claims. Following the case of Gopiao, the exception to the general rule does not apply in this case; hence,
the issuance of the writs of possession continues to be ministerial.

However, we note that Hernandez is not without any remedy. A third person, who is not the
judgment debtor, or his agent, can vindicate his claim to a property levied through the remedies of ( 1)
terceria66 to determine whether the sheriff has rightly or wrongly taken hold of the property not
belonging to the judgment debtor or obligor and (2) an independent "separate action."
By the terceria, the officer shall not be bound to keep the property and could be answerable for
damages. A third-party claimant may also resort to an independent "separate action," the object of which
is the recovery of ownership or possession of the property seized by the sheriff, as well as damages arising
from wrongful seizure and detention of the property despite the third-party claim. If a "separate action"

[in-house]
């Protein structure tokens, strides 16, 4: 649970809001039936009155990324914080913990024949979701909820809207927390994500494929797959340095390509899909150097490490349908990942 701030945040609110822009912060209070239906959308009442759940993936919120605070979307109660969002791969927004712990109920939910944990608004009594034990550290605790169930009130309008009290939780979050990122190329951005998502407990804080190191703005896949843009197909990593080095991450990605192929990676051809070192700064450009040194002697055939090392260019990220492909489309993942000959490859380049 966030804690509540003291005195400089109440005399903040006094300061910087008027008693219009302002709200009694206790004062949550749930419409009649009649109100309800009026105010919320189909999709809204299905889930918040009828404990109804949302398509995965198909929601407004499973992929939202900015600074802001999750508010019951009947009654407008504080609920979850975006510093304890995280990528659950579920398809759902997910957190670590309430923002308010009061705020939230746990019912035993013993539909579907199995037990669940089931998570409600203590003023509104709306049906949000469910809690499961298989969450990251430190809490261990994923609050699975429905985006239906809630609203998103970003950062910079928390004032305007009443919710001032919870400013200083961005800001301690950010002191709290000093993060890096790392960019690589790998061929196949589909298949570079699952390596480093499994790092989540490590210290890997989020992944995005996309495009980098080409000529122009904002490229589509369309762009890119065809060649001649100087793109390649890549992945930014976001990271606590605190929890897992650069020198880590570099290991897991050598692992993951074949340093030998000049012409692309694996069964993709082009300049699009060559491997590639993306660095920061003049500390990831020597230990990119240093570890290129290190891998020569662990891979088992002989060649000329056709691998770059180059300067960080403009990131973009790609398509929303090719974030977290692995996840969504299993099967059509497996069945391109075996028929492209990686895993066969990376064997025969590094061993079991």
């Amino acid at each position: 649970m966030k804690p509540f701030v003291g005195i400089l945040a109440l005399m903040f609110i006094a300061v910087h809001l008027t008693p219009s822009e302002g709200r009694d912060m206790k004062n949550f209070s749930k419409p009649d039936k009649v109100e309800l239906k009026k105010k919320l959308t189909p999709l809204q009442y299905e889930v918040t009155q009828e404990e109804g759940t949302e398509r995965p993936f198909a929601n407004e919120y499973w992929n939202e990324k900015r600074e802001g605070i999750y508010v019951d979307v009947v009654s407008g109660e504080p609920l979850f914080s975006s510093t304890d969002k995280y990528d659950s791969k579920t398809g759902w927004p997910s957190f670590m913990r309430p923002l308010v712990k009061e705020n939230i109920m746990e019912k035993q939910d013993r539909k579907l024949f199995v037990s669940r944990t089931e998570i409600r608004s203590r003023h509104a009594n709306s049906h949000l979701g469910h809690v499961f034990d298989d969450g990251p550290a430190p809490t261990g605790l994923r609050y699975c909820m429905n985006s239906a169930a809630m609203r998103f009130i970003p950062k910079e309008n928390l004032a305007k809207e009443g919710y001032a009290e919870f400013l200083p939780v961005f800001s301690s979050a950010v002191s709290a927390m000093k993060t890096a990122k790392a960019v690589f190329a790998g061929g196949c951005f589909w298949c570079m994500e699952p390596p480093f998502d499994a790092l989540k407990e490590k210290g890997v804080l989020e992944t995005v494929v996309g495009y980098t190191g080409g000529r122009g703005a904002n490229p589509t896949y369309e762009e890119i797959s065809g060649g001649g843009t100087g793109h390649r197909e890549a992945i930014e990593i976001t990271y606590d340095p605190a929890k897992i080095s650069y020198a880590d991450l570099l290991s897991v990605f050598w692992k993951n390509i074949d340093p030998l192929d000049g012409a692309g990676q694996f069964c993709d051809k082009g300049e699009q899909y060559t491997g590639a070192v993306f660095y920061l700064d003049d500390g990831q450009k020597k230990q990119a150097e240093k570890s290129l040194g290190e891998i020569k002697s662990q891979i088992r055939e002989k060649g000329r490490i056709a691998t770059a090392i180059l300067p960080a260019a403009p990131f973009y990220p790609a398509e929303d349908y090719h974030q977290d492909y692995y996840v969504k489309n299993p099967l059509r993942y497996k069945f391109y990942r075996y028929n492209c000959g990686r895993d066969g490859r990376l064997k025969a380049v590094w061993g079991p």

is the recourse, the third-party claimant must institute in a forum of competent jurisdiction an action,
distinct and separate from the action in which the judgment is being enforced, even before or without
need of filing a claim in the court that issued the writ. Both remedies are cumulative and may be availed
of independently of or separately from the other.

In this case, Hernandez has already filed a separate action of annulment of title, which was a
separate and distinct action from the ex parte petitions for issuance of writ of possession filed by PSB and
Metro bank. It is in this action of annulment of title that Hernandez filed her urgent motion for issuance
of a writ of temporary restraining order or preliminary injunction.